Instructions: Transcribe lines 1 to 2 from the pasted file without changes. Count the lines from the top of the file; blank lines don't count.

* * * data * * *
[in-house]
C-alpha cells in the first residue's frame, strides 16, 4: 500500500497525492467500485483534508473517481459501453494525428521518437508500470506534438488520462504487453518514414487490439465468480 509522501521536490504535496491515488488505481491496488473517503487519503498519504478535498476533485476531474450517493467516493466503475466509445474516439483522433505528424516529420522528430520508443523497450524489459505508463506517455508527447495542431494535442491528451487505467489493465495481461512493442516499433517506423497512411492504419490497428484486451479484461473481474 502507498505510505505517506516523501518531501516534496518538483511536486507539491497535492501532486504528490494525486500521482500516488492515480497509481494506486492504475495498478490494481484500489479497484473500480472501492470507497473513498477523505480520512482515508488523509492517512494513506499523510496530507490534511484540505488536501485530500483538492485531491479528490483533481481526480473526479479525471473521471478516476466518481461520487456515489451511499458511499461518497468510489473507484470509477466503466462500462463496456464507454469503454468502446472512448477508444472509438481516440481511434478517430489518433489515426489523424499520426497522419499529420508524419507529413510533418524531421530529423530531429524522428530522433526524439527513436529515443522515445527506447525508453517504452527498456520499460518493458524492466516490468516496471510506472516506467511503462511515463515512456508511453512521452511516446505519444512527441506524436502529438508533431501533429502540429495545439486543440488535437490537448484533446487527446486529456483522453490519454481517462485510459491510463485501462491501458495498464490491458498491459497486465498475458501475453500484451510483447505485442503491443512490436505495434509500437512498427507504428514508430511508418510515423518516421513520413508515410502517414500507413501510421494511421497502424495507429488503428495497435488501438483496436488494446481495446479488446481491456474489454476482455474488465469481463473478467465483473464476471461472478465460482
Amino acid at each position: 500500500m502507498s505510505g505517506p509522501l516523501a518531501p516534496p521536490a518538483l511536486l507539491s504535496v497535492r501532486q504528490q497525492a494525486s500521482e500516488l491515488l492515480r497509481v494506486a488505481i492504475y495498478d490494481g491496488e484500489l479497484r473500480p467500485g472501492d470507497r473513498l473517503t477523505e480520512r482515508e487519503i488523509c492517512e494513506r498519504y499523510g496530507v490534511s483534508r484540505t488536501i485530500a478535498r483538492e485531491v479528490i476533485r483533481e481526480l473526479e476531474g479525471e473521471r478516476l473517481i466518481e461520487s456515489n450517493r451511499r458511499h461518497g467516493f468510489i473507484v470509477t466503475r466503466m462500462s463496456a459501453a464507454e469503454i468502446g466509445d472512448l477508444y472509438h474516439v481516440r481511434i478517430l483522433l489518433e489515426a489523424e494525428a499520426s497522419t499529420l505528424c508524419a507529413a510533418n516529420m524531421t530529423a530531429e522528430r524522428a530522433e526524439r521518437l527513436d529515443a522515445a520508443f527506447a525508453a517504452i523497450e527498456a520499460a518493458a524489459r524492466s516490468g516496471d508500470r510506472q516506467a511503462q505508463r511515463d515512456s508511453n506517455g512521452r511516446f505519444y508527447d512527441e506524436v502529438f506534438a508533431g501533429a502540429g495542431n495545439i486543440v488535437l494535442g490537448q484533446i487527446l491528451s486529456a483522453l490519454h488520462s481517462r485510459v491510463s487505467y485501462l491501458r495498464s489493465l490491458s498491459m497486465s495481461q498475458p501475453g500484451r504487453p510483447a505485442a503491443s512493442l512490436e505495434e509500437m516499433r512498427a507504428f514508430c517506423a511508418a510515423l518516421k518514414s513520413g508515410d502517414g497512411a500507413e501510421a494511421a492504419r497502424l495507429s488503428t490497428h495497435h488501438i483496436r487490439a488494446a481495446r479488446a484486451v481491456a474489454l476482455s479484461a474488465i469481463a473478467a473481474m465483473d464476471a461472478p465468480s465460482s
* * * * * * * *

[in-house]
C-alpha cells in the first residue's frame, strides 16, 4: 500500500497525492467500485483534508473517481459501453494525428521518437508500470506534438488520462504487453518514414487490439465468480 509522501521536490504535496491515488488505481491496488473517503487519503498519504478535498476533485476531474450517493467516493466503475466509445474516439483522433505528424516529420522528430520508443523497450524489459505508463506517455508527447495542431494535442491528451487505467489493465495481461512493442516499433517506423497512411492504419490497428484486451479484461473481474 502507498505510505505517506516523501518531501516534496518538483511536486507539491497535492501532486504528490494525486500521482500516488492515480497509481494506486492504475495498478490494481484500489479497484473500480472501492470507497473513498477523505480520512482515508488523509492517512494513506499523510496530507490534511484540505488536501485530500483538492485531491479528490483533481481526480473526479479525471473521471478516476466518481461520487456515489451511499458511499461518497468510489473507484470509477466503466462500462463496456464507454469503454468502446472512448477508444472509438481516440481511434478517430489518433489515426489523424499520426497522419499529420508524419507529413510533418524531421530529423530531429524522428530522433526524439527513436529515443522515445527506447525508453517504452527498456520499460518493458524492466516490468516496471510506472516506467511503462511515463515512456508511453512521452511516446505519444512527441506524436502529438508533431501533429502540429495545439486543440488535437490537448484533446487527446486529456483522453490519454481517462485510459491510463485501462491501458495498464490491458498491459497486465498475458501475453500484451510483447505485442503491443512490436505495434509500437512498427507504428514508430511508418510515423518516421513520413508515410502517414500507413501510421494511421497502424495507429488503428495497435488501438483496436488494446481495446479488446481491456474489454476482455474488465469481463473478467465483473464476471461472478465460482